Toward a Global Media Ethics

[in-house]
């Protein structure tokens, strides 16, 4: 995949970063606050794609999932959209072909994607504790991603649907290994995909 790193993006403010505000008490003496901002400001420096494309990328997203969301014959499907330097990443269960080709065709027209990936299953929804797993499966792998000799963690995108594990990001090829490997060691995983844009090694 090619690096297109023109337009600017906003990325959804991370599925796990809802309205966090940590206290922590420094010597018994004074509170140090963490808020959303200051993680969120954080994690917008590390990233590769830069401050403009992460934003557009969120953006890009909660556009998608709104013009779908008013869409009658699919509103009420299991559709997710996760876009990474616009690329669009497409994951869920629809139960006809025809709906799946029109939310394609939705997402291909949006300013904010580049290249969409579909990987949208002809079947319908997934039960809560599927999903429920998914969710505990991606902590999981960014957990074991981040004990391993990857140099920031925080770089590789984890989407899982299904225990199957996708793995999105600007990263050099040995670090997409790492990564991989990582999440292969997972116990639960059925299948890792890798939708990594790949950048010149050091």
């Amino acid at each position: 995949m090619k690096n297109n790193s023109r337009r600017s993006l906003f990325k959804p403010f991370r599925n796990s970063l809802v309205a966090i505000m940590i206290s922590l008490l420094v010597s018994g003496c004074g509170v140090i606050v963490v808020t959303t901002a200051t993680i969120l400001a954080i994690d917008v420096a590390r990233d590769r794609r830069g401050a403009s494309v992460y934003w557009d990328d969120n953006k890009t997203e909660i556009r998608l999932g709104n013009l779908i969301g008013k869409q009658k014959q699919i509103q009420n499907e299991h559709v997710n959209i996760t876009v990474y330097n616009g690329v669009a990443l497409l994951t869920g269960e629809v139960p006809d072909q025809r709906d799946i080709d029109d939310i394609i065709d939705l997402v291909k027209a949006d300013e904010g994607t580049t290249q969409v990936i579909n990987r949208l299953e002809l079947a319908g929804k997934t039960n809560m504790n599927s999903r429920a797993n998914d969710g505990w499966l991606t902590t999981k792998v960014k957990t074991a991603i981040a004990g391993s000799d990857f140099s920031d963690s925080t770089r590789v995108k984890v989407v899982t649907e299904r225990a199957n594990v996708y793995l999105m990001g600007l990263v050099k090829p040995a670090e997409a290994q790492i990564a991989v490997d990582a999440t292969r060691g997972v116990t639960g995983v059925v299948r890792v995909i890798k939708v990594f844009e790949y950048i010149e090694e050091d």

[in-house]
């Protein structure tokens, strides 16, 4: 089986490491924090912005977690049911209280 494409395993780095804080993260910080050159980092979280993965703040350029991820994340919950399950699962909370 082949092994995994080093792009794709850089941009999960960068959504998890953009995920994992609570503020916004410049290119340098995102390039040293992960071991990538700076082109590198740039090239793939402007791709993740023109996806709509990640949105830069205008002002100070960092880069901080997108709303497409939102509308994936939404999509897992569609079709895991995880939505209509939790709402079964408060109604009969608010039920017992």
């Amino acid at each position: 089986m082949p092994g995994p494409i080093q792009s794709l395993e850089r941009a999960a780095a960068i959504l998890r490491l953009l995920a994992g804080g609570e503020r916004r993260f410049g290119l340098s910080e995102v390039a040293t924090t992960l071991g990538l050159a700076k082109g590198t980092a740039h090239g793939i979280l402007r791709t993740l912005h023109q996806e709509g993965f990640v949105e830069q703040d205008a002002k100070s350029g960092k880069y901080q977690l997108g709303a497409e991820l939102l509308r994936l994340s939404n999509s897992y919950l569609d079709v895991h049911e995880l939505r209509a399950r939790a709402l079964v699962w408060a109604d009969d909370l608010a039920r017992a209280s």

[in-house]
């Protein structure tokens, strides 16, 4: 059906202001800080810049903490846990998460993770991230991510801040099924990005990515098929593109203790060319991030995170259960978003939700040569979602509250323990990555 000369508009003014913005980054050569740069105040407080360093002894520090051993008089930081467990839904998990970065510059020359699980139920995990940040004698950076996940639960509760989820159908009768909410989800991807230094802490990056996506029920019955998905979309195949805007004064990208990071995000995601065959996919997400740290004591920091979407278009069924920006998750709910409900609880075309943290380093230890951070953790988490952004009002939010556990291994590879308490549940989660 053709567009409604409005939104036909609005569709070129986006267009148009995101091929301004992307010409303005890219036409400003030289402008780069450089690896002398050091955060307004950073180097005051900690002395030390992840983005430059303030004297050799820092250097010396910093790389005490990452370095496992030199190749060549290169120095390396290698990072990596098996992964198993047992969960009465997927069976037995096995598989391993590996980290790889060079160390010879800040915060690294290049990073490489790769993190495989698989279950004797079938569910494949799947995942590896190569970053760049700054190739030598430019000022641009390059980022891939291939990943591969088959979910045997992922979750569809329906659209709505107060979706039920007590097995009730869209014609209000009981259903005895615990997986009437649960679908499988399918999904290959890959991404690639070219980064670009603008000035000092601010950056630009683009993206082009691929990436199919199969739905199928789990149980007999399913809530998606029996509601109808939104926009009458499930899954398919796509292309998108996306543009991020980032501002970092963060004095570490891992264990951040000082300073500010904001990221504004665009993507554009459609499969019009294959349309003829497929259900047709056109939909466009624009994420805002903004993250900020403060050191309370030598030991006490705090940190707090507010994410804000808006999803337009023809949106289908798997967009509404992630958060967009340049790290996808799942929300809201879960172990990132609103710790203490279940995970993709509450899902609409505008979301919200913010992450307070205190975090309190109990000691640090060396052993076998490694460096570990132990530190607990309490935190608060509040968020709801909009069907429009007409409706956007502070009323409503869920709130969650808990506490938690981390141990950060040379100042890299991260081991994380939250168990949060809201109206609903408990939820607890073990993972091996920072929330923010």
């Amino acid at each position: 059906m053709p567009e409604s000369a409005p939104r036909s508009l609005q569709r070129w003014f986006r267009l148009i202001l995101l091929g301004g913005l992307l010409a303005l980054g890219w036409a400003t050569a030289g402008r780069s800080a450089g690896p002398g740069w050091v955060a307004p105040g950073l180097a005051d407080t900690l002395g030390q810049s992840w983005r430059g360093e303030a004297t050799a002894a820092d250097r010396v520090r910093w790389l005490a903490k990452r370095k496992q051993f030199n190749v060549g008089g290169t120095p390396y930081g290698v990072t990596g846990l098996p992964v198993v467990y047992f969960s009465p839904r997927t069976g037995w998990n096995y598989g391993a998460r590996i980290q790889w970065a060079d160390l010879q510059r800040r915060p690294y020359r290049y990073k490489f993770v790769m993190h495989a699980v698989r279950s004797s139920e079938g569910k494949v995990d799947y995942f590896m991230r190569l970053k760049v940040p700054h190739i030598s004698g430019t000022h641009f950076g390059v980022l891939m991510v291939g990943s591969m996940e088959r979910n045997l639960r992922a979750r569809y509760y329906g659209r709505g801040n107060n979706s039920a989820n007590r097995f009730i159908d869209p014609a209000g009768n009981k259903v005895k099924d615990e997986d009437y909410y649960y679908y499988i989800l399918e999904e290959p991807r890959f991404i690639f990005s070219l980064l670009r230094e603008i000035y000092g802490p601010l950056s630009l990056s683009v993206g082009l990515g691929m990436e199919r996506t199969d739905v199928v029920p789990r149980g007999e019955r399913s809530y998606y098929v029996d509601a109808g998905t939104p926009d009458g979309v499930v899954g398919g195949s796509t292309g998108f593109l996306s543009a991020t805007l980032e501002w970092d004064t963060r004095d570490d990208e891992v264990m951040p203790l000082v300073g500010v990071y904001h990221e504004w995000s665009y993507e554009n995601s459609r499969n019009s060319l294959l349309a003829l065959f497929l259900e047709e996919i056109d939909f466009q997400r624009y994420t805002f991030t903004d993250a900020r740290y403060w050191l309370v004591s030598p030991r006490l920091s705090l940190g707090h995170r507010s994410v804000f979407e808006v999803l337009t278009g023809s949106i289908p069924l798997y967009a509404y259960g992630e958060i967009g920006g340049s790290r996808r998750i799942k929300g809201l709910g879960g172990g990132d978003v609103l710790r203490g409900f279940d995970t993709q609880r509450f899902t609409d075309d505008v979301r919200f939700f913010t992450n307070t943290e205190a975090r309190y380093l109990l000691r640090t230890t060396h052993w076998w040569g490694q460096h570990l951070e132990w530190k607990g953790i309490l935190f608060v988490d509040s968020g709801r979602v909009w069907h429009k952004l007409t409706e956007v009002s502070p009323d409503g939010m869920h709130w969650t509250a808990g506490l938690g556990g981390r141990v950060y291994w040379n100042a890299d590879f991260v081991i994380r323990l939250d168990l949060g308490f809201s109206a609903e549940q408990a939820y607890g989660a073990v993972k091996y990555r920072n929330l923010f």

If media are indispensable to democratic life, we might expect automatic agreement on the importance of citizens’ (whom democracy is supposed to benefit) having an active say in how media institutions operate. Yet, while few are without an opinion on how media perform their responsibilities-as Onora O’Neill (2002: 90-91) puts it, “An erratically reliable or unassessable press … for most citizens matters”—far fewer would expect their views to influence what media do. Fatalism about media rivals fatalism about politics, but without the safety valve of elections. This democratic deficit in relation to media has many causes, some good, some bad. Good reasons derive from media’s tenacious defense of their independence from politicians and the state; that tenacity is essential if media are to contribute to democratic life. Bad reasons stem from something less healthy: journalists’ (and others’) use of “media independence” as a shibboleth to render illegitimate any outside moral or ethical scrutiny, in particular by citizens themselves.